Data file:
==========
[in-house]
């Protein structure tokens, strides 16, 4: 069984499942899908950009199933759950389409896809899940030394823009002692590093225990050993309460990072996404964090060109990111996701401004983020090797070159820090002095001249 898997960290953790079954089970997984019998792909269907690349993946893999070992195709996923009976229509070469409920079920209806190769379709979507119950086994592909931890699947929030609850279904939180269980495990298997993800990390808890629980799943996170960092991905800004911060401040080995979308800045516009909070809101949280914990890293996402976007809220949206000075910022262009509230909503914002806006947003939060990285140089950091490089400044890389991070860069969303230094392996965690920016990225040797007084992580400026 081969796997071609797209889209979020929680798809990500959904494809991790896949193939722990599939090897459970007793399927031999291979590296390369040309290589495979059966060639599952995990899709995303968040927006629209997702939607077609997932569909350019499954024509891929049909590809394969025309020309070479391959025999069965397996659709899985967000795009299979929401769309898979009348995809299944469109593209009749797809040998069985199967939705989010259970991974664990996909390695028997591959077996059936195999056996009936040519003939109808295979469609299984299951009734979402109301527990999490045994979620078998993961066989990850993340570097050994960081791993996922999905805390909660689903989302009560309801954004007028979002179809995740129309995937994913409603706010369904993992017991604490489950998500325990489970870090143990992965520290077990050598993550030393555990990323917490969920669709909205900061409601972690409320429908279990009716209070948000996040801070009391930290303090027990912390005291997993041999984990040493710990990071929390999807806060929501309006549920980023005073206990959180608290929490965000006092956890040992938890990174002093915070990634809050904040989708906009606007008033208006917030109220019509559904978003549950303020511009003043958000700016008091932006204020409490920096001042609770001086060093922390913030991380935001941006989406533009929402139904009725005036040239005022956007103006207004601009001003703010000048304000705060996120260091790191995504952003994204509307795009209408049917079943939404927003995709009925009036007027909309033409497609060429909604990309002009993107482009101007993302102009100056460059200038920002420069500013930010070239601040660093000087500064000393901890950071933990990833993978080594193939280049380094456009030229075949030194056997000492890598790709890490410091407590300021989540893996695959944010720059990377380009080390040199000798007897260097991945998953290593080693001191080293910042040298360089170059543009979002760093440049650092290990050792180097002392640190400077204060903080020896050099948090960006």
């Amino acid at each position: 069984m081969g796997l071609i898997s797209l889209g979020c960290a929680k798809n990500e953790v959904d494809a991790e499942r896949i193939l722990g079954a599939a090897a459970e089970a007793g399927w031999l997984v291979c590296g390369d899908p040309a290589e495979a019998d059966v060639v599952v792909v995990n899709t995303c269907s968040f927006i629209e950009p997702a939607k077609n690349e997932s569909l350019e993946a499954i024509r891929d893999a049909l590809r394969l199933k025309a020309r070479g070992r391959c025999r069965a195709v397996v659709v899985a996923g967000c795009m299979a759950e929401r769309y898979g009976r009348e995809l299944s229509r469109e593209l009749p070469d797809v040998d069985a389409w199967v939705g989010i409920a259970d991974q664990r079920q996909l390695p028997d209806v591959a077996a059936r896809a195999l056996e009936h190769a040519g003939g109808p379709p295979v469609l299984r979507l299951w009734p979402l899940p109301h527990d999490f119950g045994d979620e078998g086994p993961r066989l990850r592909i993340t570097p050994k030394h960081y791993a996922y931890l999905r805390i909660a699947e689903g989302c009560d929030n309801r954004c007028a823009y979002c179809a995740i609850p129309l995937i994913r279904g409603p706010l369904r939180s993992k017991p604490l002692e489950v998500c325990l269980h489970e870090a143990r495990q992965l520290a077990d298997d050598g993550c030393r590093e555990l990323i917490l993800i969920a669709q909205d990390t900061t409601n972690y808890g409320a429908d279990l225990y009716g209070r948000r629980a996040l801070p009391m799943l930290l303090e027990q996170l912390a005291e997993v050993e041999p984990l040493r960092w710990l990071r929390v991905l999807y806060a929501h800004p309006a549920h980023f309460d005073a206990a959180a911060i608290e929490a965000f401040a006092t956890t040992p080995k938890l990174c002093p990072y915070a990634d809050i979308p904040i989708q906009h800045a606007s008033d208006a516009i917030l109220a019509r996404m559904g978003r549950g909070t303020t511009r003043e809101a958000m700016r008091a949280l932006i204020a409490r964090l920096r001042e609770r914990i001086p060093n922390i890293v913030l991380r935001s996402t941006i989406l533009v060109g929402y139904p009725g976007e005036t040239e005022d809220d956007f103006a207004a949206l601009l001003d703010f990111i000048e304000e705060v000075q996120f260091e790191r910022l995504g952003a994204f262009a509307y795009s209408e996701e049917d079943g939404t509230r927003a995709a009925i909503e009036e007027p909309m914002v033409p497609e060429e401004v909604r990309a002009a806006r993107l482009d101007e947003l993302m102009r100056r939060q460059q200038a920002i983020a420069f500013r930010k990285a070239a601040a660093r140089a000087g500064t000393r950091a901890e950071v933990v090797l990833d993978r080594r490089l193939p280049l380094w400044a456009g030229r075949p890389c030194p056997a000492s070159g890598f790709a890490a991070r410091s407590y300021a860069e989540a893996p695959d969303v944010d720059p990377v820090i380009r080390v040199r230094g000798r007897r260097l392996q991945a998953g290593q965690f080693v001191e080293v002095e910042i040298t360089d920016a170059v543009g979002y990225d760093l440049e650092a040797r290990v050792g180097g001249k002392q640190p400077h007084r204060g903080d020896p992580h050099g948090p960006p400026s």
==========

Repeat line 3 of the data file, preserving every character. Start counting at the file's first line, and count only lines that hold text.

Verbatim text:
């Amino acid at each position: 069984m081969g796997l071609i898997s797209l889209g979020c960290a929680k798809n990500e953790v959904d494809a991790e499942r896949i193939l722990g079954a599939a090897a459970e089970a007793g399927w031999l997984v291979c590296g390369d899908p040309a290589e495979a019998d059966v060639v599952v792909v995990n899709t995303c269907s968040f927006i629209e950009p997702a939607k077609n690349e997932s569909l350019e993946a499954i024509r891929d893999a049909l590809r394969l199933k025309a020309r070479g070992r391959c025999r069965a195709v397996v659709v899985a996923g967000c795009m299979a759950e929401r769309y898979g009976r009348e995809l299944s229509r469109e593209l009749p070469d797809v040998d069985a389409w199967v939705g989010i409920a259970d991974q664990r079920q996909l390695p028997d209806v591959a077996a059936r896809a195999l056996e009936h190769a040519g003939g109808p379709p295979v469609l299984r979507l299951w009734p979402l899940p109301h527990d999490f119950g045994d979620e078998g086994p993961r066989l990850r592909i993340t570097p050994k030394h960081y791993a996922y931890l999905r805390i909660a699947e689903g989302c009560d929030n309801r954004c007028a823009y979002c179809a995740i609850p129309l995937i994913r279904g409603p706010l369904r939180s993992k017991p604490l002692e489950v998500c325990l269980h489970e870090a143990r495990q992965l520290a077990d298997d050598g993550c030393r590093e555990l990323i917490l993800i969920a669709q909205d990390t900061t409601n972690y808890g409320a429908d279990l225990y009716g209070r948000r629980a996040l801070p009391m799943l930290l303090e027990q996170l912390a005291e997993v050993e041999p984990l040493r960092w710990l990071r929390v991905l999807y806060a929501h800004p309006a549920h980023f309460d005073a206990a959180a911060i608290e929490a965000f401040a006092t956890t040992p080995k938890l990174c002093p990072y915070a990634d809050i979308p904040i989708q906009h800045a606007s008033d208006a516009i917030l109220a019509r996404m559904g978003r549950g909070t303020t511009r003043e809101a958000m700016r008091a949280l932006i204020a409490r964090l920096r001042e609770r914990i001086p060093n922390i890293v913030l991380r935001s996402t941006i989406l533009v060109g929402y139904p009725g976007e005036t040239e005022d809220d956007f103006a207004a949206l601009l001003d703010f990111i000048e304000e705060v000075q996120f260091e790191r910022l995504g952003a994204f262009a509307y795009s209408e996701e049917d079943g939404t509230r927003a995709a009925i909503e009036e007027p909309m914002v033409p497609e060429e401004v909604r990309a002009a806006r993107l482009d101007e947003l993302m102009r100056r939060q460059q200038a920002i983020a420069f500013r930010k990285a070239a601040a660093r140089a000087g500064t000393r950091a901890e950071v933990v090797l990833d993978r080594r490089l193939p280049l380094w400044a456009g030229r075949p890389c030194p056997a000492s070159g890598f790709a890490a991070r410091s407590y300021a860069e989540a893996p695959d969303v944010d720059p990377v820090i380009r080390v040199r230094g000798r007897r260097l392996q991945a998953g290593q965690f080693v001191e080293v002095e910042i040298t360089d920016a170059v543009g979002y990225d760093l440049e650092a040797r290990v050792g180097g001249k002392q640190p400077h007084r204060g903080d020896p992580h050099g948090p960006p400026s």